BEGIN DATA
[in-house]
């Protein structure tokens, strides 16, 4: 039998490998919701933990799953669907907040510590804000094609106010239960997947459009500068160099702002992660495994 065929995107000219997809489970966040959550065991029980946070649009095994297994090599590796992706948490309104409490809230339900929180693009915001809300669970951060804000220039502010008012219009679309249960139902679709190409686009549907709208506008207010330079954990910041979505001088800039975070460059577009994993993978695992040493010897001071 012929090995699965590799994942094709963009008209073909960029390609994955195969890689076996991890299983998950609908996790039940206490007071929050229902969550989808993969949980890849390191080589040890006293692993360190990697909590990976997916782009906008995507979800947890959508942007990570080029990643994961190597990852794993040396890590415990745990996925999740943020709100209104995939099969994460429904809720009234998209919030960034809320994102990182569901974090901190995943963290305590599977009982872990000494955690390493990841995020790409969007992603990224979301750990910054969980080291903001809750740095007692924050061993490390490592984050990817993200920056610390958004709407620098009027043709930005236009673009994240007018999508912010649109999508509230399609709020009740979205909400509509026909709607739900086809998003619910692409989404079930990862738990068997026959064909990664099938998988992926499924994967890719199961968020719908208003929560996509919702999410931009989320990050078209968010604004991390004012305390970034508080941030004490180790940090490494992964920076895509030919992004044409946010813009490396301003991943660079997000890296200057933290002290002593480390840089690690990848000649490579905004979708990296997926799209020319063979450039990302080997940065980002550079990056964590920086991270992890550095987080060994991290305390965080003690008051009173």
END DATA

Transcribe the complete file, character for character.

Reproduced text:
[in-house]
């Protein structure tokens, strides 16, 4: 039998490998919701933990799953669907907040510590804000094609106010239960997947459009500068160099702002992660495994 065929995107000219997809489970966040959550065991029980946070649009095994297994090599590796992706948490309104409490809230339900929180693009915001809300669970951060804000220039502010008012219009679309249960139902679709190409686009549907709208506008207010330079954990910041979505001088800039975070460059577009994993993978695992040493010897001071 012929090995699965590799994942094709963009008209073909960029390609994955195969890689076996991890299983998950609908996790039940206490007071929050229902969550989808993969949980890849390191080589040890006293692993360190990697909590990976997916782009906008995507979800947890959508942007990570080029990643994961190597990852794993040396890590415990745990996925999740943020709100209104995939099969994460429904809720009234998209919030960034809320994102990182569901974090901190995943963290305590599977009982872990000494955690390493990841995020790409969007992603990224979301750990910054969980080291903001809750740095007692924050061993490390490592984050990817993200920056610390958004709407620098009027043709930005236009673009994240007018999508912010649109999508509230399609709020009740979205909400509509026909709607739900086809998003619910692409989404079930990862738990068997026959064909990664099938998988992926499924994967890719199961968020719908208003929560996509919702999410931009989320990050078209968010604004991390004012305390970034508080941030004490180790940090490494992964920076895509030919992004044409946010813009490396301003991943660079997000890296200057933290002290002593480390840089690690990848000649490579905004979708990296997926799209020319063979450039990302080997940065980002550079990056964590920086991270992890550095987080060994991290305390965080003690008051009173």